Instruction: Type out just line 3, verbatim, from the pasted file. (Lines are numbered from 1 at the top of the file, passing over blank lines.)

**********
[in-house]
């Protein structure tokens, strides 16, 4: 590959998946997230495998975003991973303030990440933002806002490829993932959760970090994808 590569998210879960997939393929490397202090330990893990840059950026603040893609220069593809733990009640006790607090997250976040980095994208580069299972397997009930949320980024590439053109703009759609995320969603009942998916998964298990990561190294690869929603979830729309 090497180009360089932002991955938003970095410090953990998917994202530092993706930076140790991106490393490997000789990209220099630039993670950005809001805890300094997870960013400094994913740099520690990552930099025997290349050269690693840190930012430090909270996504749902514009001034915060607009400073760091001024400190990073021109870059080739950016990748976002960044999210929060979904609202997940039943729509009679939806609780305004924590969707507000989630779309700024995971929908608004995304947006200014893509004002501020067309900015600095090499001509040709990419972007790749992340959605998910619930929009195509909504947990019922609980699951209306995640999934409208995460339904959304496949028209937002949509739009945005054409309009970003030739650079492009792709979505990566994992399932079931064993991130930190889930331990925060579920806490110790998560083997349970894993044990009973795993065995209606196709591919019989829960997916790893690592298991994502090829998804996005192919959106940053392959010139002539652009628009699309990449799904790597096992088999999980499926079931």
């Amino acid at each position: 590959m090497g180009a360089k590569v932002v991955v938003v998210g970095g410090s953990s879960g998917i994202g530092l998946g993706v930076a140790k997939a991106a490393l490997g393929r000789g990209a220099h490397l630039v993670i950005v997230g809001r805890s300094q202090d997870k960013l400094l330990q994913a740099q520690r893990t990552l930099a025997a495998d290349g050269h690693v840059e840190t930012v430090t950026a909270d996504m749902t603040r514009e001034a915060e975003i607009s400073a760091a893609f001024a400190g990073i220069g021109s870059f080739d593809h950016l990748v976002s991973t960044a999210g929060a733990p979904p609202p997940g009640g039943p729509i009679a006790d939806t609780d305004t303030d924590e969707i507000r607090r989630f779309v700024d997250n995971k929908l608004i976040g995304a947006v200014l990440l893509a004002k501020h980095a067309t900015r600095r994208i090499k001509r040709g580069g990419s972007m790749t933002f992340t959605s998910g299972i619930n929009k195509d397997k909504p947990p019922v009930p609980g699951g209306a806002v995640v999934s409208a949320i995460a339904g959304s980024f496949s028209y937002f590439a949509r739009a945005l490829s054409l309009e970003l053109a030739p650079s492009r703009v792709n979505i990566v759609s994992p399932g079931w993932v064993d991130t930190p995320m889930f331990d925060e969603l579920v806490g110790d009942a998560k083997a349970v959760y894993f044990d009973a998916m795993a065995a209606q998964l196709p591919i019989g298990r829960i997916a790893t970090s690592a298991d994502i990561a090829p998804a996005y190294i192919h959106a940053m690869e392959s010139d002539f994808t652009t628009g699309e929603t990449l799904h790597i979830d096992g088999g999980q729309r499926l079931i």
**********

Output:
């Amino acid at each position: 590959m090497g180009a360089k590569v932002v991955v938003v998210g970095g410090s953990s879960g998917i994202g530092l998946g993706v930076a140790k997939a991106a490393l490997g393929r000789g990209a220099h490397l630039v993670i950005v997230g809001r805890s300094q202090d997870k960013l400094l330990q994913a740099q520690r893990t990552l930099a025997a495998d290349g050269h690693v840059e840190t930012v430090t950026a909270d996504m749902t603040r514009e001034a915060e975003i607009s400073a760091a893609f001024a400190g990073i220069g021109s870059f080739d593809h950016l990748v976002s991973t960044a999210g929060a733990p979904p609202p997940g009640g039943p729509i009679a006790d939806t609780d305004t303030d924590e969707i507000r607090r989630f779309v700024d997250n995971k929908l608004i976040g995304a947006v200014l990440l893509a004002k501020h980095a067309t900015r600095r994208i090499k001509r040709g580069g990419s972007m790749t933002f992340t959605s998910g299972i619930n929009k195509d397997k909504p947990p019922v009930p609980g699951g209306a806002v995640v999934s409208a949320i995460a339904g959304s980024f496949s028209y937002f590439a949509r739009a945005l490829s054409l309009e970003l053109a030739p650079s492009r703009v792709n979505i990566v759609s994992p399932g079931w993932v064993d991130t930190p995320m889930f331990d925060e969603l579920v806490g110790d009942a998560k083997a349970v959760y894993f044990d009973a998916m795993a065995a209606q998964l196709p591919i019989g298990r829960i997916a790893t970090s690592a298991d994502i990561a090829p998804a996005y190294i192919h959106a940053m690869e392959s010139d002539f994808t652009t628009g699309e929603t990449l799904h790597i979830d096992g088999g999980q729309r499926l079931i």